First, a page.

Friday, January 10, 2014

Book Review: Dirty Wars (2013) by Jeremy Scahill

This is a meticulously researched history of the covert and clandestine wars waged by the US from the 2003 invasion of Iraq up to the present day. These "wars" consist almost entirely of drone strikes across the Middle East, and commando raids and assassinations carried out, well, just about anywhere. The targets of these strikes range from al Qaeda leaders to Taliban fighters to an American citizen, Anwar Awlaki, whose crime was to exercise his First Amendment rights in a way that was distressing to the US government.

I won't go into detail about the when and where of these raids because that's not what's important about this book. What Scahill shows in meticulous, savage detail is that over the course of just over a decade the national security-military complex in the US has turned itself into a counter-terrorist organization, which is not to be confused with anti-terrorism. The US, through the CIA, security contractors like Blackwater, and elite military units such as the SEALS and the Joint Special Operations Command, has become a de facto terrorist organization. These groups have become mirror images of al Qaeda and the like. They have a stated goal of combating terror by taking out the leaders of various militant groups, but the high number of collateral civilian deaths that occur thanks to these drone strikes and raids has made them terror organizations in the eyes of the affected populations. And like most terror groups, the America's bloody raids and targeted assassinations have done nothing except stiffen resistance, both politically and militarily. The best example Scahill gives of this is the case of Somalia. The al Qaeda presence in Somalia was minimal until the US launched a full-scale campaign of drone strikes and raids led by local warlords. The upshot of all this was a civil war in Somalia that was led by a coalition of Islamist groups, the very people the US doesn't want to see gaining power.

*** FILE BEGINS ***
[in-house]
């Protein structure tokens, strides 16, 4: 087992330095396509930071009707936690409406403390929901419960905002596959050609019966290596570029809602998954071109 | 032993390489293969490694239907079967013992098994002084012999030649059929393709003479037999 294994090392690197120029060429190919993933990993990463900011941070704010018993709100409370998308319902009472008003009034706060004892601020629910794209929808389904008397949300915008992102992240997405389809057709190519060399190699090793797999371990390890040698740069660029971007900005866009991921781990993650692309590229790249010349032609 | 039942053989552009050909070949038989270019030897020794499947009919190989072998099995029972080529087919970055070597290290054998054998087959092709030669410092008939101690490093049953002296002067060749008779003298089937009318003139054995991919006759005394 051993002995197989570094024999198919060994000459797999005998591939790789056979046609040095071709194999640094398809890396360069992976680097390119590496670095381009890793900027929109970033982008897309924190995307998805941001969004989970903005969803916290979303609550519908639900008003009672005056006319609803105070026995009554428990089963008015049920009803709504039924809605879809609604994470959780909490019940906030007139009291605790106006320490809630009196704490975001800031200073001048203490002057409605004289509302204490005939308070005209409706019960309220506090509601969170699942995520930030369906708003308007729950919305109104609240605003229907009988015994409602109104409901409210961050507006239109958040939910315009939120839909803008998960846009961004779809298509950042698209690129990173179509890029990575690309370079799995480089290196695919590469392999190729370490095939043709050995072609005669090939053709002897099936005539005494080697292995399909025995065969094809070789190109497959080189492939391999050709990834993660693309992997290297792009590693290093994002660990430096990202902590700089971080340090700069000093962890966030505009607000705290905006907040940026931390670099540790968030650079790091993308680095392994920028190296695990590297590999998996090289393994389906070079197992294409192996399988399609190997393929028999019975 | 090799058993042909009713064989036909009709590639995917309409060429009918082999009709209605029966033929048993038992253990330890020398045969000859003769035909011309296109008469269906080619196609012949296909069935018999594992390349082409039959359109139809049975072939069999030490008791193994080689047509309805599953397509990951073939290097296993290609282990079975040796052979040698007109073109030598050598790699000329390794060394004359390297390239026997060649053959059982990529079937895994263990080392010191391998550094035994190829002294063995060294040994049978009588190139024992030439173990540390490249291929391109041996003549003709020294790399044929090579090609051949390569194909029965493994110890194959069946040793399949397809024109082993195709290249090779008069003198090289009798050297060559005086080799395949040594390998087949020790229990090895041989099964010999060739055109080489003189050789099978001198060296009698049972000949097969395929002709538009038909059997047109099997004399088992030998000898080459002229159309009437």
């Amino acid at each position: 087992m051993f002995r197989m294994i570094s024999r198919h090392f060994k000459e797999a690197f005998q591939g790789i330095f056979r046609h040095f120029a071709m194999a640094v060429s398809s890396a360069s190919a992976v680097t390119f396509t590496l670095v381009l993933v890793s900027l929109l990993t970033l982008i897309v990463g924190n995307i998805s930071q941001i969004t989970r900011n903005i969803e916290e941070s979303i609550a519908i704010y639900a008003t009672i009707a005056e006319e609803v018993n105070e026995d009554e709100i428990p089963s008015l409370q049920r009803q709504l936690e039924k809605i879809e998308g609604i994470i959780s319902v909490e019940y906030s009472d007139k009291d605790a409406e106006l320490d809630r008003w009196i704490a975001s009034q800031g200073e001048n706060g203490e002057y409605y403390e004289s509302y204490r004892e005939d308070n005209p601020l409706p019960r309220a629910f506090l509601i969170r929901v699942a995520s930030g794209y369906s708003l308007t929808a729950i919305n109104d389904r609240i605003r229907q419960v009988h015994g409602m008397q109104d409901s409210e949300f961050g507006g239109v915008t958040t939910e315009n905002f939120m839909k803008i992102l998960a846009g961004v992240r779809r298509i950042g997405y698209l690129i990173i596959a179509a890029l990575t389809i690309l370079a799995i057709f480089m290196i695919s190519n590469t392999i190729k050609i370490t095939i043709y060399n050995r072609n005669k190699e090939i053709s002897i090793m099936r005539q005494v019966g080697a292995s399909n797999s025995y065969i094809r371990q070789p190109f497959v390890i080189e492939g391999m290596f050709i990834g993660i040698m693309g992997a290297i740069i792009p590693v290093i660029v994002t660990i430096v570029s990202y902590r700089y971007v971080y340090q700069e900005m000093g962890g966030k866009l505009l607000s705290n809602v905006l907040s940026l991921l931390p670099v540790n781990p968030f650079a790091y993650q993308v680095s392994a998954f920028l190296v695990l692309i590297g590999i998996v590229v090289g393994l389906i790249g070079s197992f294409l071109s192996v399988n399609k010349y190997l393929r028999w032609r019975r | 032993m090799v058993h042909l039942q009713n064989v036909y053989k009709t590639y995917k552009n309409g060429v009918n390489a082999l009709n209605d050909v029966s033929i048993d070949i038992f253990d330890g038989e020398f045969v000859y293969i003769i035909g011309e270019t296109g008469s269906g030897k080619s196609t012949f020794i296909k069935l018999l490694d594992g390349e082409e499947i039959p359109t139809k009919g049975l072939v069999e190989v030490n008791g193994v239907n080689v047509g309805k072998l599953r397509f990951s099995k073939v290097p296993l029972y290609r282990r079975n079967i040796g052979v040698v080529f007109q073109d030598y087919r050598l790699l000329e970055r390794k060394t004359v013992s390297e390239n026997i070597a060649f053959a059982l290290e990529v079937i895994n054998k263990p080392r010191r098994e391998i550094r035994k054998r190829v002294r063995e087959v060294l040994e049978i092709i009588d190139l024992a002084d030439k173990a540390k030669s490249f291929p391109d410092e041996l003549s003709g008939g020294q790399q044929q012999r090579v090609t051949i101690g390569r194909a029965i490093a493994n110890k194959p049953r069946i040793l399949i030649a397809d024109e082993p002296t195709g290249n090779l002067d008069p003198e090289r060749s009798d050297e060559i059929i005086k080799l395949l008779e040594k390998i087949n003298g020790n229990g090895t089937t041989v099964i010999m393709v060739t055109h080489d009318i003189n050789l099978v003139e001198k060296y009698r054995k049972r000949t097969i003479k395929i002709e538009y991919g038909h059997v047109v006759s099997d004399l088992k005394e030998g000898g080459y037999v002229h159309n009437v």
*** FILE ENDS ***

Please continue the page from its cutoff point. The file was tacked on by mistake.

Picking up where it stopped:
The case of Anwar Awlaki shows just how far down the road to rogue state status the US has gone. Awlaki was born in the States, raised partly in Yemen, and attended college back in the US. He became more "radicalized" and moved to Yemen where he became an online preacher of jihad against the US. Awlaki did himself no favours with his speeches, but his violent sermons were no more threatening than any number of things far-right, anti-government zealots have said within the US. Frightened by Awlaki's online popularity amongst militant Islamists, Obama's administration fabricated a legal justification for Awlaki to be defined as a terrorist and therefore a legitimate target for assassination. His rights to a fair trial as a US citizen never came into play. He was duly killed in a drone strike. The message sent by the Obama administration was that Americans can and will be murdered if they say the wrong thing and are also of the wrong ethnicity.

Putting aside the legal and moral problems (which are huge) created by America's terror campaign against its enemies, the US has created yet another problem for itself: it's actions establish a precedent for other nations to engage in similar extralegal and illegal actions. Why shouldn't China get pushy with its neighbors in the South China Sea? Who's to say Russia can't interfere in Georgia or Ukraine? Hey, North Korea, go ahead and shell a South Korean island! If the US wants to conduct its foreign affairs in the style of a bounty hunter from a spaghetti western, it shouldn't be surprised if the world fills up with competing gunslingers.

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